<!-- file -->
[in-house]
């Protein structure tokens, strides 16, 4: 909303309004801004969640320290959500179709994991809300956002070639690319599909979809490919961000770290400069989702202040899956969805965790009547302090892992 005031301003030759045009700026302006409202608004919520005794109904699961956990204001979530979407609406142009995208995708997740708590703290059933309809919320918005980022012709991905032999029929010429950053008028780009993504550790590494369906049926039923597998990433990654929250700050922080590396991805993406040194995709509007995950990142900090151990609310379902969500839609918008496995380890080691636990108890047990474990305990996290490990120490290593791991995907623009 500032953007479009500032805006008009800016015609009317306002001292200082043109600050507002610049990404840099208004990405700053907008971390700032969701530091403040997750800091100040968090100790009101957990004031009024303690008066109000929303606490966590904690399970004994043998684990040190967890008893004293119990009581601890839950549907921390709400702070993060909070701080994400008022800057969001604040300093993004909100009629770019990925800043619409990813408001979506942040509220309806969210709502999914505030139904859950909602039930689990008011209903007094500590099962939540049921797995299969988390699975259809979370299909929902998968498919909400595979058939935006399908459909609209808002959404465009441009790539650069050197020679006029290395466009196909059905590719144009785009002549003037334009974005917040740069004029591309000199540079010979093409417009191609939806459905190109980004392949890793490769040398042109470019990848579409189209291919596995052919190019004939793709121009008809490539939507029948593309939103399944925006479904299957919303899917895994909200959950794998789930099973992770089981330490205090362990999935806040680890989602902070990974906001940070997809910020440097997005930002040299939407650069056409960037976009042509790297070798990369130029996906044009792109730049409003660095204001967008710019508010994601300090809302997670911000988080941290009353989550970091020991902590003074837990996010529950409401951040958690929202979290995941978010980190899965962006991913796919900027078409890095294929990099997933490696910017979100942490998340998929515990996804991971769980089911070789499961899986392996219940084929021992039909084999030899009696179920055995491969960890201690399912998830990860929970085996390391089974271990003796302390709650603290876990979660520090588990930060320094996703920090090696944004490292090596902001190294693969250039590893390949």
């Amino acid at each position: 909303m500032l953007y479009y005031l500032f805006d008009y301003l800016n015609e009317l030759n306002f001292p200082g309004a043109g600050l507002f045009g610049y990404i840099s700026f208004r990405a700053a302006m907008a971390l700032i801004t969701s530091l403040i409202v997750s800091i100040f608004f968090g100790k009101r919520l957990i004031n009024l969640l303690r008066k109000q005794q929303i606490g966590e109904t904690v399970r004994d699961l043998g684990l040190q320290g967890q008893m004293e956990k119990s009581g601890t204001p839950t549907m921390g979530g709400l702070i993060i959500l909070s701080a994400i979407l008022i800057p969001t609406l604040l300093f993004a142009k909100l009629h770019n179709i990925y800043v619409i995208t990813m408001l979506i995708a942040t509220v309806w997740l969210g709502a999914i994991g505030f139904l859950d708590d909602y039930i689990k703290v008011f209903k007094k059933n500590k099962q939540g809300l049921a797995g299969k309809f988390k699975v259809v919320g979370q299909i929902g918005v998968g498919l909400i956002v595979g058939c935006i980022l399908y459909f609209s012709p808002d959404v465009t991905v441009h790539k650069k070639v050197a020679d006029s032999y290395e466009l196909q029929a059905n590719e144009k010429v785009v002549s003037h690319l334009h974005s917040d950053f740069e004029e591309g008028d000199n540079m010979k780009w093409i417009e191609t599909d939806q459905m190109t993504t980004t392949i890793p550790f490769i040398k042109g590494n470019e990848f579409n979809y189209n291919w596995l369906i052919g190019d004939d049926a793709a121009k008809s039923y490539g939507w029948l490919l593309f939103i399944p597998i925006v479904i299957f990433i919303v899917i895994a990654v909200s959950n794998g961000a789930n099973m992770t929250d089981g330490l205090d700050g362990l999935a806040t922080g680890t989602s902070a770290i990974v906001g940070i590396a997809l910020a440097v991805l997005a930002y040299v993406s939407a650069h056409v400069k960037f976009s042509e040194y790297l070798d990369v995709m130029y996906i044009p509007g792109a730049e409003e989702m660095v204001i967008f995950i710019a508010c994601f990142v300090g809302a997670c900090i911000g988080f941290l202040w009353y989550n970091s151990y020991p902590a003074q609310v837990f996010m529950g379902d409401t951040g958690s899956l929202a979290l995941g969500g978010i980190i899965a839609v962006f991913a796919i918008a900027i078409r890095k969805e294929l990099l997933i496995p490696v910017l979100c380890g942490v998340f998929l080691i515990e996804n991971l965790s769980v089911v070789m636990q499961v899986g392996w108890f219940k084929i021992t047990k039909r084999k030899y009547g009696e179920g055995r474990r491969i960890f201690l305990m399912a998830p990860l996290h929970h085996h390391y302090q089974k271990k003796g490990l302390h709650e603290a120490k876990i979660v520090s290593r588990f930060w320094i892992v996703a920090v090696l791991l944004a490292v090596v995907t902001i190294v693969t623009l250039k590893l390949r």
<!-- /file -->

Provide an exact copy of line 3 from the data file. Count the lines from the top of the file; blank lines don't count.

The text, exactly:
């Amino acid at each position: 909303m500032l953007y479009y005031l500032f805006d008009y301003l800016n015609e009317l030759n306002f001292p200082g309004a043109g600050l507002f045009g610049y990404i840099s700026f208004r990405a700053a302006m907008a971390l700032i801004t969701s530091l403040i409202v997750s800091i100040f608004f968090g100790k009101r919520l957990i004031n009024l969640l303690r008066k109000q005794q929303i606490g966590e109904t904690v399970r004994d699961l043998g684990l040190q320290g967890q008893m004293e956990k119990s009581g601890t204001p839950t549907m921390g979530g709400l702070i993060i959500l909070s701080a994400i979407l008022i800057p969001t609406l604040l300093f993004a142009k909100l009629h770019n179709i990925y800043v619409i995208t990813m408001l979506i995708a942040t509220v309806w997740l969210g709502a999914i994991g505030f139904l859950d708590d909602y039930i689990k703290v008011f209903k007094k059933n500590k099962q939540g809300l049921a797995g299969k309809f988390k699975v259809v919320g979370q299909i929902g918005v998968g498919l909400i956002v595979g058939c935006i980022l399908y459909f609209s012709p808002d959404v465009t991905v441009h790539k650069k070639v050197a020679d006029s032999y290395e466009l196909q029929a059905n590719e144009k010429v785009v002549s003037h690319l334009h974005s917040d950053f740069e004029e591309g008028d000199n540079m010979k780009w093409i417009e191609t599909d939806q459905m190109t993504t980004t392949i890793p550790f490769i040398k042109g590494n470019e990848f579409n979809y189209n291919w596995l369906i052919g190019d004939d049926a793709a121009k008809s039923y490539g939507w029948l490919l593309f939103i399944p597998i925006v479904i299957f990433i919303v899917i895994a990654v909200s959950n794998g961000a789930n099973m992770t929250d089981g330490l205090d700050g362990l999935a806040t922080g680890t989602s902070a770290i990974v906001g940070i590396a997809l910020a440097v991805l997005a930002y040299v993406s939407a650069h056409v400069k960037f976009s042509e040194y790297l070798d990369v995709m130029y996906i044009p509007g792109a730049e409003e989702m660095v204001i967008f995950i710019a508010c994601f990142v300090g809302a997670c900090i911000g988080f941290l202040w009353y989550n970091s151990y020991p902590a003074q609310v837990f996010m529950g379902d409401t951040g958690s899956l929202a979290l995941g969500g978010i980190i899965a839609v962006f991913a796919i918008a900027i078409r890095k969805e294929l990099l997933i496995p490696v910017l979100c380890g942490v998340f998929l080691i515990e996804n991971l965790s769980v089911v070789m636990q499961v899986g392996w108890f219940k084929i021992t047990k039909r084999k030899y009547g009696e179920g055995r474990r491969i960890f201690l305990m399912a998830p990860l996290h929970h085996h390391y302090q089974k271990k003796g490990l302390h709650e603290a120490k876990i979660v520090s290593r588990f930060w320094i892992v996703a920090v090696l791991l944004a490292v090596v995907t902001i190294v693969t623009l250039k590893l390949r």